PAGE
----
Page MenuHomeElementl

[sensors-5] Redefine sensors in terms of SensorTickData / SensorRunParams

Authored by prha on Nov 3 2020, 11:01 PM.



Alternative API for sensors, where a single sensor evaluation can launch multiple runs, each with unique run config and tags

Expose a namedtuple class SensorTickData, that contains a list of SensorRunParams. SensorRunParams contain tags and run_config, which could then be reused for partition set definitions, schedules, etc.

Test Plan


Diff Detail

R1 dagster
Lint Passed
No Test Coverage

Event Timeline

prha requested review of this revision.Nov 3 2020, 11:18 PM
prha retitled this revision from [sensors-5] redefine sensors to [sensors-5] RFC: redefine sensors.Nov 4 2020, 2:07 AM
prha edited the summary of this revision. (Show Details)
prha added reviewers: dgibson, schrockn, sandyryza.

Here's a comparison of what it would look like to implement the "launch a run for each file in an S3 directory". I think the sensors-5 version is considerably cleaner.


def run_per_s3_file_config_fn(context):
    all_s3_files = get_all_s3_files_in_directory("some_dir")
    for file in all_s3_files:
        if not run_exists(context, file):
            return {"the_file": file}

def run_per_s3_file(context):
    all_s3_files = get_all_s3_files_in_directory("some_dir")
    for file in all_s3_files:
        if not run_exists(context, file):
            return True


def run_per_s3_file(context):
    all_s3_files = get_all_s3_files_in_directory("some_dir")
    for file in all_s3_files:
        if not run_exists(context, file):
            yield {"the_file": file}

And here's a comparison of what it would look like to implement the "launch a run if there's something at this S3 path". I don't think the sensors-5 version is significantly messier.


def run_if_s3_file():
    return s3_file_exists("some_path")


def run_if_s3_file():
    if s3_file_exists("some_path"):
        yield {}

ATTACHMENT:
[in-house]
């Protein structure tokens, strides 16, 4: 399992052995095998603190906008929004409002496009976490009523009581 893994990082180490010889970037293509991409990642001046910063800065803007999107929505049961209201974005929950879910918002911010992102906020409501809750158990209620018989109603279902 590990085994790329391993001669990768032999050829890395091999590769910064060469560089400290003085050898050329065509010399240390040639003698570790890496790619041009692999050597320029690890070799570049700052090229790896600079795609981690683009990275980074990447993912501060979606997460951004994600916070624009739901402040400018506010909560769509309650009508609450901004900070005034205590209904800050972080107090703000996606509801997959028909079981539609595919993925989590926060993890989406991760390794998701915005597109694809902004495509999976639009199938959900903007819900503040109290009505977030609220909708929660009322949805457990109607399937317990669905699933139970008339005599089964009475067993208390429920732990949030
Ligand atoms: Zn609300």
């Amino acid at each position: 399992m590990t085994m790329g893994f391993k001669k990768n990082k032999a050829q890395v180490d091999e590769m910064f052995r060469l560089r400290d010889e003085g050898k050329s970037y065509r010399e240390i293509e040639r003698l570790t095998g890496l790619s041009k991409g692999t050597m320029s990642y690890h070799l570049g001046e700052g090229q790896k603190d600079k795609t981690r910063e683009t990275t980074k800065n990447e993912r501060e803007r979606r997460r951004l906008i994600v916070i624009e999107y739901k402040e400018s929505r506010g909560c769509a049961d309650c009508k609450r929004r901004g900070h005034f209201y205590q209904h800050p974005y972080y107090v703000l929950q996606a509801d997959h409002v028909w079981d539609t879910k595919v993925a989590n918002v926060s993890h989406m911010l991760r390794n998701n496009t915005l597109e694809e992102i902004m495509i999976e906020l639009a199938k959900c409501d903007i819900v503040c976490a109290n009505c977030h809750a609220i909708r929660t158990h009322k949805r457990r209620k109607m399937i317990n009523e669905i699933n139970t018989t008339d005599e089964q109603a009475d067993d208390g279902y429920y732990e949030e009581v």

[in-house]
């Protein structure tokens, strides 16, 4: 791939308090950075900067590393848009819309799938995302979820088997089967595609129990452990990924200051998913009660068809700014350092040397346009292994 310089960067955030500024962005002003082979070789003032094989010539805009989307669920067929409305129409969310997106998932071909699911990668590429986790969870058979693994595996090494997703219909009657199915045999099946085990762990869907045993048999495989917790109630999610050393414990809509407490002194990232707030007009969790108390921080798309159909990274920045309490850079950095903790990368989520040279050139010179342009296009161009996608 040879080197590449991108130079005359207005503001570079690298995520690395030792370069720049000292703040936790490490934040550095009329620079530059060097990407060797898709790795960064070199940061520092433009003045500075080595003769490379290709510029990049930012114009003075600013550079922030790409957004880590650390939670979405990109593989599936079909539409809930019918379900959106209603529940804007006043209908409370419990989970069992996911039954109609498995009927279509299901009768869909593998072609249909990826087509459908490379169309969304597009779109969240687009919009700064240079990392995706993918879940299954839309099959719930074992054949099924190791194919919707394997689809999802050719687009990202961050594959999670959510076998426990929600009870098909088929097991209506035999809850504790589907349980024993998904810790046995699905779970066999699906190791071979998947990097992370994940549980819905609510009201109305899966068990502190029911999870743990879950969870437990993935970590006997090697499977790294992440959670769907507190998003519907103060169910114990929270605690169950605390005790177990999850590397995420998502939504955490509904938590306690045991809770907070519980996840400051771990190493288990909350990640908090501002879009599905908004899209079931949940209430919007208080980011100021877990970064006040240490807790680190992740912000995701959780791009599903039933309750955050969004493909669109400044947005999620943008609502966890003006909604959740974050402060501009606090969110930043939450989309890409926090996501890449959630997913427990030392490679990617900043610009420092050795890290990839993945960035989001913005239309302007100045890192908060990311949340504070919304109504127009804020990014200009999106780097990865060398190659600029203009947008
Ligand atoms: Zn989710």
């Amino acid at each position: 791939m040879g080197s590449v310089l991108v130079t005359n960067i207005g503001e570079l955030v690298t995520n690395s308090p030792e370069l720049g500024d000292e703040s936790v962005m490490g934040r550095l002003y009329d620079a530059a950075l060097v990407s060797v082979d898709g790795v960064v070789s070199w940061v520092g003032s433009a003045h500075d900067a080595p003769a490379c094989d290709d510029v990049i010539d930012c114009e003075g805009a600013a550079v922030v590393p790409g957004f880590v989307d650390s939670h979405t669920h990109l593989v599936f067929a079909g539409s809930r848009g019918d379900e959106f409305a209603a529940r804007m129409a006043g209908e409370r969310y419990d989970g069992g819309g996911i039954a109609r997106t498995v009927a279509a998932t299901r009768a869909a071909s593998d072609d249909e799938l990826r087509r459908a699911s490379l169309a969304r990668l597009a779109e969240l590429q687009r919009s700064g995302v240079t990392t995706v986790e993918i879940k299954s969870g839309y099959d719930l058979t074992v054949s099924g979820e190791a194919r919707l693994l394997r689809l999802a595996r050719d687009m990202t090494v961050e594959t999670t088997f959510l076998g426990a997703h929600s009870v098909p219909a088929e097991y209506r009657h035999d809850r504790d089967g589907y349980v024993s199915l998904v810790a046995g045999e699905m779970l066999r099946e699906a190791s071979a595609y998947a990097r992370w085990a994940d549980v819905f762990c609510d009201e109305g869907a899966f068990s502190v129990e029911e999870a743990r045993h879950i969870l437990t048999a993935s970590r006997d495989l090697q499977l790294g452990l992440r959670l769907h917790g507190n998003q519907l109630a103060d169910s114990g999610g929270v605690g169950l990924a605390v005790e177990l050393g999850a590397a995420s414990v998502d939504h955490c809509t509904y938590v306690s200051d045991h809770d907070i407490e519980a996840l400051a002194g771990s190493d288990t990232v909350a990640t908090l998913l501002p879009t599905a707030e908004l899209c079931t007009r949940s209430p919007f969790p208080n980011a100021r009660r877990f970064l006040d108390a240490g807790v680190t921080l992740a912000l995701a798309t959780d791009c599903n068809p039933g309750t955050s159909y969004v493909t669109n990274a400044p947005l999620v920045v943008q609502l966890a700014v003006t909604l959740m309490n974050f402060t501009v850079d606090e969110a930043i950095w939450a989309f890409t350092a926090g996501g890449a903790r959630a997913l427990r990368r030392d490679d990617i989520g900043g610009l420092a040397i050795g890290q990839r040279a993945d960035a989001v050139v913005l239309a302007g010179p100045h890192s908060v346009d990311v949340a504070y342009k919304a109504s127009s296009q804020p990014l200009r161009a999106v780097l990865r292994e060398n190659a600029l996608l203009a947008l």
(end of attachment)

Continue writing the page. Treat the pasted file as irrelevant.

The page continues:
Another advantage of sensors-5 over sensors-2: If someone wants to have a sensor that can kick off a bunch of runs "at once", sensors-2 would require them to have a very fast tick. Maybe kicking off a ton of runs at once isn't something we want to support? Though I still think there are backfill approaches that could benefit from sensors kicking off a bunch of runs.

Preaching to the choir, @sandyryza

The only downside of this approach is that I prefer having distinct, named params, instead of some dictionary with named keys. This would require another top-level object for folks to used (e.g. JobParams)

sensors-5 probably makes more sense for implementing schedules on top of this as well, we're definitely going to want to potentially kick off multiple runs per 'tick' for those.

expose JobConfig, so that the main sensor function returns a list of JobConfig
Added scheduler logic for skipping duplicate execution_key job invocations

prha retitled this revision from [sensors-5] RFC: redefine sensors to [sensors-5] Redefine sensors in terms of JobConfig.Nov 6 2020, 8:00 PM
prha edited the summary of this revision. (Show Details)

Sorry for entering the fray late if there has already been back and forth on the "JobConfig" naming. My two cents:

I think "Config" means something pretty specific in dagster already - i.e. something like "an object that can satisfy a config schema". If we can avoid diluting it, I think that's preferable. Was there pushback on "Params"? I liked that.

Are the objects that are yielded by sensors 1:1 with runs? If so, could we call it RunParams?

Yeah, I'm not too attached to JobConfig, just exploring the naming space. I like having the word Job in there, to cement the concept of these things that job definitions return, that parameterize launched runs. I guess I would prefer JobParams over RunParams.